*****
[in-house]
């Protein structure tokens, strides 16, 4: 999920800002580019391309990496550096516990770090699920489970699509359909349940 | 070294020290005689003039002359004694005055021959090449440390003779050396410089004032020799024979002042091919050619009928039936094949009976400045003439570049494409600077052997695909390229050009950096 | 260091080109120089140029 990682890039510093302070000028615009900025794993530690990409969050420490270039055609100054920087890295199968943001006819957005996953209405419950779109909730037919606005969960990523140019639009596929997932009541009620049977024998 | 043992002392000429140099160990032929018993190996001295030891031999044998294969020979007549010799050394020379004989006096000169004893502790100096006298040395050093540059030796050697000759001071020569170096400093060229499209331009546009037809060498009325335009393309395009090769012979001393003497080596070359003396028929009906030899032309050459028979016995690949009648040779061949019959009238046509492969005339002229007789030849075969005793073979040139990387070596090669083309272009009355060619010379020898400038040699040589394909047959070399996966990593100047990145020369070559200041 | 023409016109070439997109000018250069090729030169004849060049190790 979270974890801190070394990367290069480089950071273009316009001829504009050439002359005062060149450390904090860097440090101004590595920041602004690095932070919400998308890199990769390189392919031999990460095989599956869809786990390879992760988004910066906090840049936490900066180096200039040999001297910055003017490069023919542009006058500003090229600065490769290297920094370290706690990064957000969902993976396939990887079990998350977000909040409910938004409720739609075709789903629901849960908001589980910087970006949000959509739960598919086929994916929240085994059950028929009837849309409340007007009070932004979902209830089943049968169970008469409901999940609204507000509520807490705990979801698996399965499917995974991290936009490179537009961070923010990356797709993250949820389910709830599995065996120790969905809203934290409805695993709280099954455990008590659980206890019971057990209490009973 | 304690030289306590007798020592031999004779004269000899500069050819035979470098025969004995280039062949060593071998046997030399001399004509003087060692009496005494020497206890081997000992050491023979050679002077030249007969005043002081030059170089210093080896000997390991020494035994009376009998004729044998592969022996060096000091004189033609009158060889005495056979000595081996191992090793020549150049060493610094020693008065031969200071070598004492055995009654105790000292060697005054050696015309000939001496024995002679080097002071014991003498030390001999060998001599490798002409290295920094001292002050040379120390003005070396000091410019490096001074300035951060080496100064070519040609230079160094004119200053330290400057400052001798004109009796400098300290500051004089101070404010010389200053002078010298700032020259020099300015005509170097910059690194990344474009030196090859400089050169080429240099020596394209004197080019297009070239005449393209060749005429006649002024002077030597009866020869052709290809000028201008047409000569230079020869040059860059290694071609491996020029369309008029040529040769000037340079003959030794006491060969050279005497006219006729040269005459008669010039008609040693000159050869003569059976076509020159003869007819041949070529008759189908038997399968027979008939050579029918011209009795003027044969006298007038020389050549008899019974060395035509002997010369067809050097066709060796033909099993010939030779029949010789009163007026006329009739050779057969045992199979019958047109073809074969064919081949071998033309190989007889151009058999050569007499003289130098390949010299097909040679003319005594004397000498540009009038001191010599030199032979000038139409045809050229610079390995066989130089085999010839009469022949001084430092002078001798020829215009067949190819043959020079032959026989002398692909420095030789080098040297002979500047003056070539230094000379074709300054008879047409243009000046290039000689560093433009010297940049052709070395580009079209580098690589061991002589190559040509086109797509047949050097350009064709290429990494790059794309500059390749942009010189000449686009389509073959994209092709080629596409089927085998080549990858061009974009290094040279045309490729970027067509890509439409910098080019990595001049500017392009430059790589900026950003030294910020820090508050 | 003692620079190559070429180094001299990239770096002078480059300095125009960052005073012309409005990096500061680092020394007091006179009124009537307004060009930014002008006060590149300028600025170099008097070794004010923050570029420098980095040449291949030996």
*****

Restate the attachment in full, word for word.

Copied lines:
[in-house]
């Protein structure tokens, strides 16, 4: 999920800002580019391309990496550096516990770090699920489970699509359909349940 | 070294020290005689003039002359004694005055021959090449440390003779050396410089004032020799024979002042091919050619009928039936094949009976400045003439570049494409600077052997695909390229050009950096 | 260091080109120089140029 990682890039510093302070000028615009900025794993530690990409969050420490270039055609100054920087890295199968943001006819957005996953209405419950779109909730037919606005969960990523140019639009596929997932009541009620049977024998 | 043992002392000429140099160990032929018993190996001295030891031999044998294969020979007549010799050394020379004989006096000169004893502790100096006298040395050093540059030796050697000759001071020569170096400093060229499209331009546009037809060498009325335009393309395009090769012979001393003497080596070359003396028929009906030899032309050459028979016995690949009648040779061949019959009238046509492969005339002229007789030849075969005793073979040139990387070596090669083309272009009355060619010379020898400038040699040589394909047959070399996966990593100047990145020369070559200041 | 023409016109070439997109000018250069090729030169004849060049190790 979270974890801190070394990367290069480089950071273009316009001829504009050439002359005062060149450390904090860097440090101004590595920041602004690095932070919400998308890199990769390189392919031999990460095989599956869809786990390879992760988004910066906090840049936490900066180096200039040999001297910055003017490069023919542009006058500003090229600065490769290297920094370290706690990064957000969902993976396939990887079990998350977000909040409910938004409720739609075709789903629901849960908001589980910087970006949000959509739960598919086929994916929240085994059950028929009837849309409340007007009070932004979902209830089943049968169970008469409901999940609204507000509520807490705990979801698996399965499917995974991290936009490179537009961070923010990356797709993250949820389910709830599995065996120790969905809203934290409805695993709280099954455990008590659980206890019971057990209490009973 | 304690030289306590007798020592031999004779004269000899500069050819035979470098025969004995280039062949060593071998046997030399001399004509003087060692009496005494020497206890081997000992050491023979050679002077030249007969005043002081030059170089210093080896000997390991020494035994009376009998004729044998592969022996060096000091004189033609009158060889005495056979000595081996191992090793020549150049060493610094020693008065031969200071070598004492055995009654105790000292060697005054050696015309000939001496024995002679080097002071014991003498030390001999060998001599490798002409290295920094001292002050040379120390003005070396000091410019490096001074300035951060080496100064070519040609230079160094004119200053330290400057400052001798004109009796400098300290500051004089101070404010010389200053002078010298700032020259020099300015005509170097910059690194990344474009030196090859400089050169080429240099020596394209004197080019297009070239005449393209060749005429006649002024002077030597009866020869052709290809000028201008047409000569230079020869040059860059290694071609491996020029369309008029040529040769000037340079003959030794006491060969050279005497006219006729040269005459008669010039008609040693000159050869003569059976076509020159003869007819041949070529008759189908038997399968027979008939050579029918011209009795003027044969006298007038020389050549008899019974060395035509002997010369067809050097066709060796033909099993010939030779029949010789009163007026006329009739050779057969045992199979019958047109073809074969064919081949071998033309190989007889151009058999050569007499003289130098390949010299097909040679003319005594004397000498540009009038001191010599030199032979000038139409045809050229610079390995066989130089085999010839009469022949001084430092002078001798020829215009067949190819043959020079032959026989002398692909420095030789080098040297002979500047003056070539230094000379074709300054008879047409243009000046290039000689560093433009010297940049052709070395580009079209580098690589061991002589190559040509086109797509047949050097350009064709290429990494790059794309500059390749942009010189000449686009389509073959994209092709080629596409089927085998080549990858061009974009290094040279045309490729970027067509890509439409910098080019990595001049500017392009430059790589900026950003030294910020820090508050 | 003692620079190559070429180094001299990239770096002078480059300095125009960052005073012309409005990096500061680092020394007091006179009124009537307004060009930014002008006060590149300028600025170099008097070794004010923050570029420098980095040449291949030996």